Tuesday, May 29, 2012

Fire Update

National Fire Update by The Working Forest

Kirkland Lake Fire # 8 Via MNR

Although the weekend did not bring about any new major fires, Timmins remains in a state of emergency due to wildland fire and parts of Quebec have experienced worsening conditions. As of yesterday there remains a moderate level of fire hazards across Canada with the exception of Northeastern Ontario and parts of Quebec. 

The most notable fire taking place in Ontario at the moment is in Timmins while Quebec’s most active fire is taking place in the Senneterre area. Most provinces have low to moderate wildland fire hazard and load with a moderate potential for increased load. Wildland fire activity is occurring and a potential exists for escapes to larger fires. National resource levels remain adequate to meet occurring and anticipated wildland fire activity.
There are currently 367 fires in Ontario burning at a total of 49,576 hectares.
Saturday May 26 brought improvements to the fire situation in Northeastern Ontario. While conditions still supported extreme burning in some areas, decreasing easterly winds and falling temperatures slowed the spread of major fires.
 Major fires in the northeast continued to receive aggressive action with aircraft, heavy equipment and ground crews. The areas where fire Timmins 9 crossed Highway 144 and Kenogamissi Lake were attacked vigorously and good progress was made. The fire has not progressed any further north towards Timmins but remains active on its southwest side due to easterly winds.
Timmins 9 is currently 39518 hectares in size. The fire did cross Hwy. 144 near the Cache Campground area and McKeown Creek recreation area on Kenogamissi Lake. 

The fire has not crossed Hwy. 101. The City of Timmins remains in a state of emergency.

With rain forecast to continue until about Wednesday. This helpful weather will allow more resources to deploy around major fires. However, several weeks of concerted effort will still be needed to bring larger fires, Timmins 9 in particular, completely under control.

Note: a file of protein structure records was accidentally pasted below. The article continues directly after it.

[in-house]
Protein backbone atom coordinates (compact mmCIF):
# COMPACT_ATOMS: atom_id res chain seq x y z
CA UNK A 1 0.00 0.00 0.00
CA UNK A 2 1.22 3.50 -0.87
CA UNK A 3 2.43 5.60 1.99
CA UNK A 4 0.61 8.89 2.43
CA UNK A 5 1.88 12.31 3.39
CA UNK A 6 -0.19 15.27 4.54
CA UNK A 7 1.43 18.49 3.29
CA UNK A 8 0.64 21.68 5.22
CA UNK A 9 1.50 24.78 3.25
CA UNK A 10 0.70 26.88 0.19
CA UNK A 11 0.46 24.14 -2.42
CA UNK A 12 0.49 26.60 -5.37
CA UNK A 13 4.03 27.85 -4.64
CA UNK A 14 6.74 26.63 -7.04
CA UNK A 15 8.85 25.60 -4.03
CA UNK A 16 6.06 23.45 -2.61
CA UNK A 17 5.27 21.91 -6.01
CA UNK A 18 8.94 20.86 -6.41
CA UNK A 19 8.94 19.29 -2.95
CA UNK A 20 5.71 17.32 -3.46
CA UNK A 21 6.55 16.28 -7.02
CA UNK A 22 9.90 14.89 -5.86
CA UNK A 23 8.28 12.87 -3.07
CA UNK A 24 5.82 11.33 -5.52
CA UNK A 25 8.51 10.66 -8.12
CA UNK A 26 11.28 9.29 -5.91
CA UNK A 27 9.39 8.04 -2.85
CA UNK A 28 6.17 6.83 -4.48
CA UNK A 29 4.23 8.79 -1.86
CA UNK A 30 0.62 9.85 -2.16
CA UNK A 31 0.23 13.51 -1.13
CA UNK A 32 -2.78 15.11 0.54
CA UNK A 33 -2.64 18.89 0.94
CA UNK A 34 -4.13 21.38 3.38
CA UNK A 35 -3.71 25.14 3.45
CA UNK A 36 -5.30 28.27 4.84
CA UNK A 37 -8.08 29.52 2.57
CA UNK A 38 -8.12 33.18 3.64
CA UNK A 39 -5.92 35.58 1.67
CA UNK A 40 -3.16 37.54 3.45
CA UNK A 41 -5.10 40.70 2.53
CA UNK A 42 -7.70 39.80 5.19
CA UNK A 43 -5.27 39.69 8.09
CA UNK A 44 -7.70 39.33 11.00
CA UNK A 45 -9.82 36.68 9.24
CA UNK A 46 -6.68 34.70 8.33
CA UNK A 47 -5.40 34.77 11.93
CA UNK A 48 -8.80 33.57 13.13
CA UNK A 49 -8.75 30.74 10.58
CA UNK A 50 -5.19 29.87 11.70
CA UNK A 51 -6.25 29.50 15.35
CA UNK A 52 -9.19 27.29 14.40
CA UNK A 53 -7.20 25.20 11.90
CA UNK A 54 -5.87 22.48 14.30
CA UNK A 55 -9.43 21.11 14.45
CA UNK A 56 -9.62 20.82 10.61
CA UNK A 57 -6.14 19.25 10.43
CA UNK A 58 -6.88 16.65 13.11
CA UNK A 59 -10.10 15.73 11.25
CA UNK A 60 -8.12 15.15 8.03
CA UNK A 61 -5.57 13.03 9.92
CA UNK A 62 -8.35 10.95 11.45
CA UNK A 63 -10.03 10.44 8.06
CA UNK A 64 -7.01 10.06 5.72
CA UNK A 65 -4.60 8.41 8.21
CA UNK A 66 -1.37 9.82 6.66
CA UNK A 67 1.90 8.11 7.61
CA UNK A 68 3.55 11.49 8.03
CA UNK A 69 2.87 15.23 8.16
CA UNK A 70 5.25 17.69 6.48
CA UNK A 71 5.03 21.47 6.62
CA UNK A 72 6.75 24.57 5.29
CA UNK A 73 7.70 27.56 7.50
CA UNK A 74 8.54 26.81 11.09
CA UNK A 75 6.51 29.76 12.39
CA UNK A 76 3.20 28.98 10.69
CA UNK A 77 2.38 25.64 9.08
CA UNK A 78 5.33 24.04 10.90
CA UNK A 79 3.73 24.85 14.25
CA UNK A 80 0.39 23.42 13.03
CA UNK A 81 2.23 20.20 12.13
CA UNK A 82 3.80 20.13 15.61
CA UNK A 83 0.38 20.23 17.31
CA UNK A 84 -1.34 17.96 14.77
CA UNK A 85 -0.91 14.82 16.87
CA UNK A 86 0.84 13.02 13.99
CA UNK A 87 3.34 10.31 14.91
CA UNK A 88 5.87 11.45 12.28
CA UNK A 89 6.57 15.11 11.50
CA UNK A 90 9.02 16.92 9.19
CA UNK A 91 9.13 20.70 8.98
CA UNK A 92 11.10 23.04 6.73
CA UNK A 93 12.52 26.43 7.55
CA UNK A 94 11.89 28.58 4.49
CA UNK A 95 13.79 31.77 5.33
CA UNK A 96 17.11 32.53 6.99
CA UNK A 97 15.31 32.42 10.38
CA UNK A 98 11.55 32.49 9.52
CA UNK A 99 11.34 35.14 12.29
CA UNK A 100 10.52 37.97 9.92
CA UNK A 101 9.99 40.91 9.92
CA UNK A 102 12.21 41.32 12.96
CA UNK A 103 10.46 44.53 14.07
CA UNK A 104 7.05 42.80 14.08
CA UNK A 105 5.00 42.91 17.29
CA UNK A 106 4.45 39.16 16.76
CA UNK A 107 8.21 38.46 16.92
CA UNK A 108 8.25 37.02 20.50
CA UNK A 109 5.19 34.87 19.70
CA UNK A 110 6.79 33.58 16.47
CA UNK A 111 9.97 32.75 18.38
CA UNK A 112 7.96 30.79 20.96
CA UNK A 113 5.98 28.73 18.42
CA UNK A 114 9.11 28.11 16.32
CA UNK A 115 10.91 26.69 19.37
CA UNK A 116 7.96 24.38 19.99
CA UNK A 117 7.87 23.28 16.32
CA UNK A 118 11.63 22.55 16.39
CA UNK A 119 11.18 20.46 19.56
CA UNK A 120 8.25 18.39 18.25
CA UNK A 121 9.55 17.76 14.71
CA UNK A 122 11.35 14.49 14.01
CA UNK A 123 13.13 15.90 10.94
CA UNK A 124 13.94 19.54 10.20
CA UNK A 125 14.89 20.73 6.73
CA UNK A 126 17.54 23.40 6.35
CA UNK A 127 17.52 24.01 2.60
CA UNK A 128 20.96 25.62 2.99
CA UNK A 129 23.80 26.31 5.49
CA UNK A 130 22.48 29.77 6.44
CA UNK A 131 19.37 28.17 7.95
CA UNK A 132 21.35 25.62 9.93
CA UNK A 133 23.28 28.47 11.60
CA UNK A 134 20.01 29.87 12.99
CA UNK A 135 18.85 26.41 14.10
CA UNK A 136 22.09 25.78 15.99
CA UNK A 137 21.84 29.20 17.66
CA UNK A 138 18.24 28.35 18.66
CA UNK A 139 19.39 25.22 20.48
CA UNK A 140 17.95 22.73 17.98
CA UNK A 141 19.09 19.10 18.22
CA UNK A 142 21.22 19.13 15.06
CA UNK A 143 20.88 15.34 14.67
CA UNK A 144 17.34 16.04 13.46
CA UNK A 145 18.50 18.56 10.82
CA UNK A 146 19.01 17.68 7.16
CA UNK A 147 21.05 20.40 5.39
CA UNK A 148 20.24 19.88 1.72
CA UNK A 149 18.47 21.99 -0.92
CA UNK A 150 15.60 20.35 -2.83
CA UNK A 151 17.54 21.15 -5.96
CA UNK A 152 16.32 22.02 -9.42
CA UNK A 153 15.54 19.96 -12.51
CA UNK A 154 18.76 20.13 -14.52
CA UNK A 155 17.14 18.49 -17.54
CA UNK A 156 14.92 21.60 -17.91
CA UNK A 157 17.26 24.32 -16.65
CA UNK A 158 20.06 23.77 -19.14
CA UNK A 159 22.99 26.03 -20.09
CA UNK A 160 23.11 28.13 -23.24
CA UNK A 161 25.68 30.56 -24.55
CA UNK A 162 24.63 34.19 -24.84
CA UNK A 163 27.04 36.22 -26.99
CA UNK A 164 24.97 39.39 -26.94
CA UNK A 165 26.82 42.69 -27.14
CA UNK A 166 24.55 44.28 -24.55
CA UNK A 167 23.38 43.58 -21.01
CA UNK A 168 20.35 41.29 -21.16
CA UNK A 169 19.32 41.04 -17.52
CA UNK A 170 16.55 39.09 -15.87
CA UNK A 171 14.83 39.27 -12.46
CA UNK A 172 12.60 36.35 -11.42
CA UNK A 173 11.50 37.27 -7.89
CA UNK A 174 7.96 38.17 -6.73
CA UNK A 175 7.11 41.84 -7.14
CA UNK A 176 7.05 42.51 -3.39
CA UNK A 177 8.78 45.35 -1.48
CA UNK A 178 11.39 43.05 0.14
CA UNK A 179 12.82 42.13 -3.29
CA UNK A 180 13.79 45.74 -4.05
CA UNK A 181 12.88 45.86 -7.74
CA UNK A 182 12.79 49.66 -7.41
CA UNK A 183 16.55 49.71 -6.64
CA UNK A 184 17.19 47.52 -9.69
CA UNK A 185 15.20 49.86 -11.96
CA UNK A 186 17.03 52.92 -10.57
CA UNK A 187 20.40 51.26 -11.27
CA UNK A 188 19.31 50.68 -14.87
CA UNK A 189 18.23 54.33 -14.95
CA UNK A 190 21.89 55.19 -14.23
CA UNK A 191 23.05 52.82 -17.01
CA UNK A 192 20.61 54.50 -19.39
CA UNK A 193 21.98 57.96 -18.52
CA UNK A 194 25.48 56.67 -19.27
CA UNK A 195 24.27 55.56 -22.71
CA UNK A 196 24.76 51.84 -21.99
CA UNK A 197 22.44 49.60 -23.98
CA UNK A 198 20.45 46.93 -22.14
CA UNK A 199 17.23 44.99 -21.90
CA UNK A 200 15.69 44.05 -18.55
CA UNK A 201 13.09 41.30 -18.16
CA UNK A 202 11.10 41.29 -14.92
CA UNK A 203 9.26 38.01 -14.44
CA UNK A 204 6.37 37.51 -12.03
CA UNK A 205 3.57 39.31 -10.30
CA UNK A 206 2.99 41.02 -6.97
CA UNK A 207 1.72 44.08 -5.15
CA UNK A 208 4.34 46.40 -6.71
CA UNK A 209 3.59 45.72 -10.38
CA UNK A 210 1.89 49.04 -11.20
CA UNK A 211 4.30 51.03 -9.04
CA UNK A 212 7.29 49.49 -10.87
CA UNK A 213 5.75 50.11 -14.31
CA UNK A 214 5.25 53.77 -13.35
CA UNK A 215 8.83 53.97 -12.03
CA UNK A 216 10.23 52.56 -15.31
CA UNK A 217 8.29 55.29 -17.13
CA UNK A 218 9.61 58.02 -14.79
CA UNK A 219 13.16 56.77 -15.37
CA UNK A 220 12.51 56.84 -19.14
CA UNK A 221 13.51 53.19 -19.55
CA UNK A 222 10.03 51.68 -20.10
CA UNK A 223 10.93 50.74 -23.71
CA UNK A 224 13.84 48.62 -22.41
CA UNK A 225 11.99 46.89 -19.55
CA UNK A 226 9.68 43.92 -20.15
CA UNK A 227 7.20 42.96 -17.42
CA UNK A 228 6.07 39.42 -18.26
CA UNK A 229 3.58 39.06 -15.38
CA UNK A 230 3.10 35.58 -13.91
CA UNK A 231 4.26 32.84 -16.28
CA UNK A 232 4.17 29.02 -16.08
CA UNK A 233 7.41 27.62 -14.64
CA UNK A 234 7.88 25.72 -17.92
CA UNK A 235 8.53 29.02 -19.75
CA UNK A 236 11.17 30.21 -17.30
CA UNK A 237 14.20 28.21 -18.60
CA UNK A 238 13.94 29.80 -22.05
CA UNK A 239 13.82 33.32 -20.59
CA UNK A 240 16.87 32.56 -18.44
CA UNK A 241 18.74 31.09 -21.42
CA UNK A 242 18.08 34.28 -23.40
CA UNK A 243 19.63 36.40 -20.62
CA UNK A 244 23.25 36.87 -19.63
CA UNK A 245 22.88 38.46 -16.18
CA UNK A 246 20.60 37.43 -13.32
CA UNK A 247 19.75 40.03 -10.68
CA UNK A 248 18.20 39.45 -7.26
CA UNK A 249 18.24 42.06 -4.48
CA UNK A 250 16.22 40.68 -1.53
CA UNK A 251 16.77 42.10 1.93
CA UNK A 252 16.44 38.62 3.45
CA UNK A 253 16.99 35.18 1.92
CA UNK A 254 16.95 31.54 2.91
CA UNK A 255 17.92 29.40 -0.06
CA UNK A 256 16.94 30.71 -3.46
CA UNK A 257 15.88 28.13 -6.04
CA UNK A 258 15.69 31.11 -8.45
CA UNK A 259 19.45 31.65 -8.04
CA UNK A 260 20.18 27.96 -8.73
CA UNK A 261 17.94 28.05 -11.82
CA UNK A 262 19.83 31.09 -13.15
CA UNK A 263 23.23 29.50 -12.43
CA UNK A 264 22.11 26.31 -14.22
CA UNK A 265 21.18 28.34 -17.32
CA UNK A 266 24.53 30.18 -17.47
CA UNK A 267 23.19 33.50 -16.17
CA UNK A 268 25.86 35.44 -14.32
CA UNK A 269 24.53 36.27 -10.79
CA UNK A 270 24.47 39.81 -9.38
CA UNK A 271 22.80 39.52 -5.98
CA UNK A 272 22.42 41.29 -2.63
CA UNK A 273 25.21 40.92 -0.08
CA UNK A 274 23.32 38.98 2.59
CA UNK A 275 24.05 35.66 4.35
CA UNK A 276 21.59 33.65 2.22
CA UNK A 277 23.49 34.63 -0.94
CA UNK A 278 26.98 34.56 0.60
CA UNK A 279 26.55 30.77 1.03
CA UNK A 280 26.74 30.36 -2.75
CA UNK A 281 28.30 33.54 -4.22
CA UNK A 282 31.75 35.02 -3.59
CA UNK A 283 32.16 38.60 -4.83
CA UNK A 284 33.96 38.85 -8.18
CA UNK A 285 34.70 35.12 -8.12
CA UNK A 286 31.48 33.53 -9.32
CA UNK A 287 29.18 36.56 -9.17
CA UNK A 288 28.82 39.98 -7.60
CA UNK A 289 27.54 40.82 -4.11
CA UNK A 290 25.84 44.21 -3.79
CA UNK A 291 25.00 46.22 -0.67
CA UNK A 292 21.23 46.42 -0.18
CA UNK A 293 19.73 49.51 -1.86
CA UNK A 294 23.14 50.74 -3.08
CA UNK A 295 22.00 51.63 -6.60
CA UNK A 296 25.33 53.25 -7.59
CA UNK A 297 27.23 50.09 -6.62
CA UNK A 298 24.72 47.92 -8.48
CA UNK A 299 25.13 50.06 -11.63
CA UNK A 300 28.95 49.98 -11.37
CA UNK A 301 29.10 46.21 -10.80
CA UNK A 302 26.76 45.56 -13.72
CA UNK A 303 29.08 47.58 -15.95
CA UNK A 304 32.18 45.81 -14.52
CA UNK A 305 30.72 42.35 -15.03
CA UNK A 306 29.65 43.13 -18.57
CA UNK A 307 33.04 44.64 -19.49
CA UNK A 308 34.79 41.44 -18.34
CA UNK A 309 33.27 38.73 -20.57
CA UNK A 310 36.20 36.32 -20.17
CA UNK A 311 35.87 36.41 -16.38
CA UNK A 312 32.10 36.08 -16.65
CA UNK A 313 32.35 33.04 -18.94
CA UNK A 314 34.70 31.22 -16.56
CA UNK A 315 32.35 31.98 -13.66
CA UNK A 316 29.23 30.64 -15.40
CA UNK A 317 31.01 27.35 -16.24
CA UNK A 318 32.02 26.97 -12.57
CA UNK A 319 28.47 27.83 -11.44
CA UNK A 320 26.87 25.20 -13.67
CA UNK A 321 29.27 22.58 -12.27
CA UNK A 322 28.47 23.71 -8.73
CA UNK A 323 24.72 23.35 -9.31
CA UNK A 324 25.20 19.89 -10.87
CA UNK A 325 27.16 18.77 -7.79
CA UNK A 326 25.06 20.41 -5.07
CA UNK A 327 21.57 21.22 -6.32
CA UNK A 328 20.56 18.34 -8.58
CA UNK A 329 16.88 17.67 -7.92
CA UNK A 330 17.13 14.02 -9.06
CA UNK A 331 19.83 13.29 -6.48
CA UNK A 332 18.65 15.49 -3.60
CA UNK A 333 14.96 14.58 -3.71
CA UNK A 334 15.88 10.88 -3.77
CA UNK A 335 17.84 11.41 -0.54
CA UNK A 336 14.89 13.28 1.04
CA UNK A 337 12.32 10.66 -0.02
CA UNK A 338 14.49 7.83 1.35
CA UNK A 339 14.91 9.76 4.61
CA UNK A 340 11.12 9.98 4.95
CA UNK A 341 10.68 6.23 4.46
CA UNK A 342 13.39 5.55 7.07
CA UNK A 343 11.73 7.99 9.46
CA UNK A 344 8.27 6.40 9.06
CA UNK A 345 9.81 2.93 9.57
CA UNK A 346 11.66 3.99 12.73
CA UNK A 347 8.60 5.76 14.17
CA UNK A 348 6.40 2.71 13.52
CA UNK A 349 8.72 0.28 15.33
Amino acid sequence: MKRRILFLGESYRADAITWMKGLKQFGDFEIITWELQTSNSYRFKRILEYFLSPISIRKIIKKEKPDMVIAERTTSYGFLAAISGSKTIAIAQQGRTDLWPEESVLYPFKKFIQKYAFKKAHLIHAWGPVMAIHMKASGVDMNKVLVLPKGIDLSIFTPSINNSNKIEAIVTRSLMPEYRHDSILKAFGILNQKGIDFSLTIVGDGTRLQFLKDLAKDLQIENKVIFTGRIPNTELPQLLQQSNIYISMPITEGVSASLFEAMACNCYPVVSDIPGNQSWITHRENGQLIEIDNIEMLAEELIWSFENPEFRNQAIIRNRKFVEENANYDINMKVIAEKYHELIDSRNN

In Kirkland Lake, fire Kirkland Lake 8 (located three kilometres north of the community) continued to be held in check and is currently 2635 hectares in size. The fire is still “Not Under Control” but it has not grown and is not posing a threat to the community at this time. Fire Kirkland Lake 13, located west of Highway 65, was very active and required sustained attack with helicopters and CL-415 waterbombers. However, the fire is presently posing only a minimal threat to values in the area.
In Hearst district, fire Hearst 9 reached a size of 970 hectares but its growth was then slowed substantially due to aggressive waterbombing.
Northwestern Ontario has received significant rainfall this week that has brought the fire hazard to minimal levels across the region. Over the last several days, 39 crews from the Northwest have redeployed to the Northeast to assist with the fire fighting effort.
Other provinces that are assisting Ontario with aircraft and personnel are British Columbia, Manitoba and Newfoundland. There are currently 102 out of province staff working in Ontario. Additional crews from western Canada are expected to arrive on Monday. There are 15 CL-415/CL-215 waterbombers, four Twin Otter intermediate waterbombers, 78 helicopters and approximately 1,300 total personnel working on forest fires in the province as of yesterday. 
Currently, 32 fires are active in Quebec. Since the beginning of the season protection, 271 forest fires have affected 32 381 ha. The average of the last ten years on the same date was 192 for fire affected an area of ​​27,571 ha. 
Smoke odors are perceptible today in various regions of Quebec. This smoke is produced primarily by the fires that are found in the eastern province of Ontario and western Quebec.
People are to be warned that detecting the smell of smoke may not be a need to worry. This is a quite normal phenomenon when several fires are raging simultaneously. In such situations, the smoke generated by forest fires can travel great distances depending on wind. Currently, the plumes of smoke across Quebec  may be noticeable for several hours and spread to several regions.

Given the size of the fire in the Senneterre area (18,989 hectares) and operations that occur there, the ban on open fires is maintained.
Hazard Levels 
Yukon, Saskatchewan and Manitoba are currently rated as a level 1 fire hazard and load.
Alberta, Newfoundland and New Brunswick is currently listed as a level 2 fire hazard and load.
Ontario, Northwest Territories and Nova Scotia are rated as a level 3 fire hazard and load. Assistance is required to keep fire related areas in check.
Quebec is currently rated at a level 4 fire hazard and load. Assistance is inadequate in quelling the fires and there is consideration in the potential for international support.  
There have been 27 fires reported in the last 24 hours, 2,075 fires to date, and 109,718 hectares burned to date compared to last year with 1,190 fires and 389,343 hectares to date.
Trees have a huge value which can be estimated easily on a national or provincial average. At the present low value of lumber a hectare’s loss is $15- $20,000 in lumber value at an average. Each hectare of burned forest also represents an estimated loss of $6-$800 in Crown revenue and a further $6-$800 in renewal revenue.
The average of $20,000 has been calculated per hectare of forest commercial value.
This year there has been a total of 109,718 hectares burned to date. That is a total a loss of over $2.19 billion if a hectare of Canada’s forest is worth an average of $20,000.

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